And at some point in my journey, I left the classroom. I was asked to be an Aspen fellow, Aspen teacher leadership fellow. I read, first of all, I was informed by that experience. I never considered myself an intellectual. And I think that's one of the cruelties I experienced from my father who, who called me stupid more times than I can remember. And then also just in the classroom, where you're growing up in that world and you're not paying attention to the lessons and therefore you're not measuring up in the eyes of teachers and they're calling you stupid. So at some point you just start giving up and looking for things that will make you feel better that are not necessarily beneficial to you.
And so Aspen, being with 20 intellectuals and academics, and then wondering what I'm doing there, but bringing in my heart and then falling in love with that part of me, and then holding me through the experience made me realize that knowledge is power. Knowledge is important in shaping of the world, in trying to create a good society. And so after that experience, I read a piece by science fiction writer, Ursula Le Guin, called Walking Away From Omelas and about this perfect world and everybody's happy, but there's the secret. And the secret is that there's a child, but it's in the basement and it's suffering and malnourished and abused. And that really had a tremendous impact on my thinking and how I was feeling. And I realized I needed to do what I could do to help that child.
And that led to becoming voracious about neuroscience and parenting. And I started working with men in groups, men and women. I wasn't following the Duluth model or the other models that were out there. I was doing things like having men meditate. And I was doing arts because I was an actor at one point. I was doing theater. I was doing yoga. I was doing self-regulation exercises. And I found that had a tremendous impact on how they engaged and those are experiences that I had had that actually helped me to learn how to self-regulate and be more present.
I look at trauma and the meaning of trauma as a wound or a source of suffering, and I believe that whenever we have experienced wounding or suffering, we're unable to connect with that light within us. We are not able or do not have the capacity to habitually abide in the infinite love that is constant, that surrounds us.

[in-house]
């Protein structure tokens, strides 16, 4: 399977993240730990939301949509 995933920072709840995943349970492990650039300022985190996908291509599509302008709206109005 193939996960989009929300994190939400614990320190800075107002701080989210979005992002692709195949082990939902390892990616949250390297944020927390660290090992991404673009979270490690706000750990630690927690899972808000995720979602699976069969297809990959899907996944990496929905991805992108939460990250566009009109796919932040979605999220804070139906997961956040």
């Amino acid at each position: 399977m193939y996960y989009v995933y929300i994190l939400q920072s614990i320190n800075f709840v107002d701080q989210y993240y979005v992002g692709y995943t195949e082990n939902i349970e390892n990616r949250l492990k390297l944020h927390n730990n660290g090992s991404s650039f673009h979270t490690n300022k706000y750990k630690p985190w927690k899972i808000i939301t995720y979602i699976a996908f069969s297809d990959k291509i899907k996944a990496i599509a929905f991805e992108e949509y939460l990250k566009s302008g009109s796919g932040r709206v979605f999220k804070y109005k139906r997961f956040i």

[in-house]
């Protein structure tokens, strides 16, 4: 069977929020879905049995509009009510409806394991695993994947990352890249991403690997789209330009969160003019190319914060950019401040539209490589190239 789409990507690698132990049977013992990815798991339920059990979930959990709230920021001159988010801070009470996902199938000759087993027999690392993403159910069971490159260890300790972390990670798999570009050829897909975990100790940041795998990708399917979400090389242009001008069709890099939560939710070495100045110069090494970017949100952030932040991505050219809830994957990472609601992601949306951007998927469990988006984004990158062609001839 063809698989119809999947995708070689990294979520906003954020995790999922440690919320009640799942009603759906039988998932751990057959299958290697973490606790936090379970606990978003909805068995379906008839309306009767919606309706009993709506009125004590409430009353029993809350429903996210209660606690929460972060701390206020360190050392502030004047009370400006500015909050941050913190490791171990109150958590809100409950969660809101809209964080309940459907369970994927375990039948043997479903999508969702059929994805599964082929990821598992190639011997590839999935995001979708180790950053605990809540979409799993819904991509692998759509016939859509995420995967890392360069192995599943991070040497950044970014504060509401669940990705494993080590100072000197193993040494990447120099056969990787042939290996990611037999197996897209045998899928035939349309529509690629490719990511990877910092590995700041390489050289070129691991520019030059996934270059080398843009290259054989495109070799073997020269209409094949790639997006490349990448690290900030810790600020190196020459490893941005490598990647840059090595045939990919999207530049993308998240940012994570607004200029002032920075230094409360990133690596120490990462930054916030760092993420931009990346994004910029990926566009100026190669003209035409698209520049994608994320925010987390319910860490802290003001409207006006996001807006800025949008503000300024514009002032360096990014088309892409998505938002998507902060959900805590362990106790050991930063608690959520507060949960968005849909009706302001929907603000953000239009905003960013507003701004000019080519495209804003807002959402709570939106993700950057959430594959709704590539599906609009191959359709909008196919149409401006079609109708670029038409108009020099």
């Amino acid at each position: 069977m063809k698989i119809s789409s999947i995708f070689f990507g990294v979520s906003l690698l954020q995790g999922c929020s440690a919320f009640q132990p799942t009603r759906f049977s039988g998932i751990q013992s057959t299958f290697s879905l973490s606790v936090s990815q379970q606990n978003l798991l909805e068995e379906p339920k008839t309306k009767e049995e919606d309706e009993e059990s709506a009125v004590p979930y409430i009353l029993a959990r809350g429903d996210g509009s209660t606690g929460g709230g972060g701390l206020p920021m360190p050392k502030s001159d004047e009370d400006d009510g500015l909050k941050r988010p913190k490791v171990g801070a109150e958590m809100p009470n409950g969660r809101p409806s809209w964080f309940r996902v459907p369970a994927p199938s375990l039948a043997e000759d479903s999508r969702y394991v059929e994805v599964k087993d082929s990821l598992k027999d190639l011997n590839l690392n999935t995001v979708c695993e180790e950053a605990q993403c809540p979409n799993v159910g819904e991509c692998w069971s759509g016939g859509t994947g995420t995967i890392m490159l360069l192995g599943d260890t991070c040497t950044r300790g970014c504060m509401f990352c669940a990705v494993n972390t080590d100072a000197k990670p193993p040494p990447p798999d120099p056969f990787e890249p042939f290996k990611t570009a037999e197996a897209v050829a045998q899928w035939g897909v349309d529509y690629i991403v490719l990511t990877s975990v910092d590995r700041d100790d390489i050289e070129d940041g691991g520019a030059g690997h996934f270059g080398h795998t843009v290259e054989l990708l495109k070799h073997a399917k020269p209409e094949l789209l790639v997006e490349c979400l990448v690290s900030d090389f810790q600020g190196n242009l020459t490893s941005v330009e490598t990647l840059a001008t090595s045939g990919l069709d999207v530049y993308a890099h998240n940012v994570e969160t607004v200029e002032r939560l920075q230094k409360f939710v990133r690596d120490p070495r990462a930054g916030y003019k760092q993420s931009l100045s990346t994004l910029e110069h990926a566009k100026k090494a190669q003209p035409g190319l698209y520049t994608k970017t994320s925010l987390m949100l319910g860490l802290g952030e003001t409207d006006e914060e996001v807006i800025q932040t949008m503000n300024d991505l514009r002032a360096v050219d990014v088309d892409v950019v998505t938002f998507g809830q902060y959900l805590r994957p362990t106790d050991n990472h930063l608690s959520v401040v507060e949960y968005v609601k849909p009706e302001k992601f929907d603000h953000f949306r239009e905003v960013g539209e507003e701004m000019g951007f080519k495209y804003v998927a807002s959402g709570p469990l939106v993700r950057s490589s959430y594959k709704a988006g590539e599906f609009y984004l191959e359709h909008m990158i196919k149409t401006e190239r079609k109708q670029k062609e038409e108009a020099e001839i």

At 26, I put a knife to my father's throat, and then at 56, I went to care for him at the end of his life. And to realize that when I held him by the throat and said over and over, why couldn't you love me? And then at 56, realizing he didn't know how to do that because that wasn't done for him. And so at what point, as we're having this conversation, of the separation we've made between service providers and those people we serve, do we get to see the humanity in each of us, which is really my work beyond the intervention and in working with men, I'm bringing faith into a conversation amongst education leaders. I'm going to different places to address that journey, which I think the river of cruelty I know it doesn't suffice, right? For me, it's a river of grace, where you get to a place where you can hold the suffering and the pain and the joy and exist in that liminal space where you are held.
And so at this point in my life, I experience suffering like anyone else, but I'm able to hold it and I'm able to be with it and I'm able to learn from it. Somebody shared a quote from Juan Gabriel Marcel: “You know you have loved someone when you have glimpsed in them that which is too beautiful to die.” What would the world be like if we love in that way? Love another and see the face of God. So that's kind of where I'm at and that's where the work has taken me.
ARÉAN: Thank you for your rich and deep sharing. We are up for a treat here. The training and technical assistance project created recently a new principle based on self-reflection. And it states that facilitating a healing, growth, and accountability process for others is only possible as an extension of the facilitator's exploration of those factors in their own lives. What does that mean for you, James?
ENCINAS: I'm reading The Four Pivots by Sean Ginwright, African American educator and teacher and social justice leader. And he talks about the importance of awareness, about looking at the mirror, and not the lens. We don't spend time looking at the mirror, which doesn't lie, right? We look at the world through the lens and in that, especially as providers, we don't really take time to understand how our experiences in our environment had impacted how we engage in the world. He talks about a youth worker working with young men and telling them they need to have a better relationship with their father. Meanwhile, they don't have a good relationship with their own father.
And I think in answer to that question, it's about witnessing, you can't see others until you see yourself. You can't love another until you love yourself.
And so there's a really important part that this plays in our facilitators having to do the work. And I think it was through Steve and Dorothy's work where I was doing the art of facilitation before I became a trainer with them. In that room it was facilitators. And what I got to see was that they were no different, they had no less suffering, they had no less struggles than the people that they were facilitating for. That was an awakening moment for me and that informs how we engage in the world.
ARÉAN: Thank you. And what about you, Jojopah? Why do you think self-reflection is important in this work?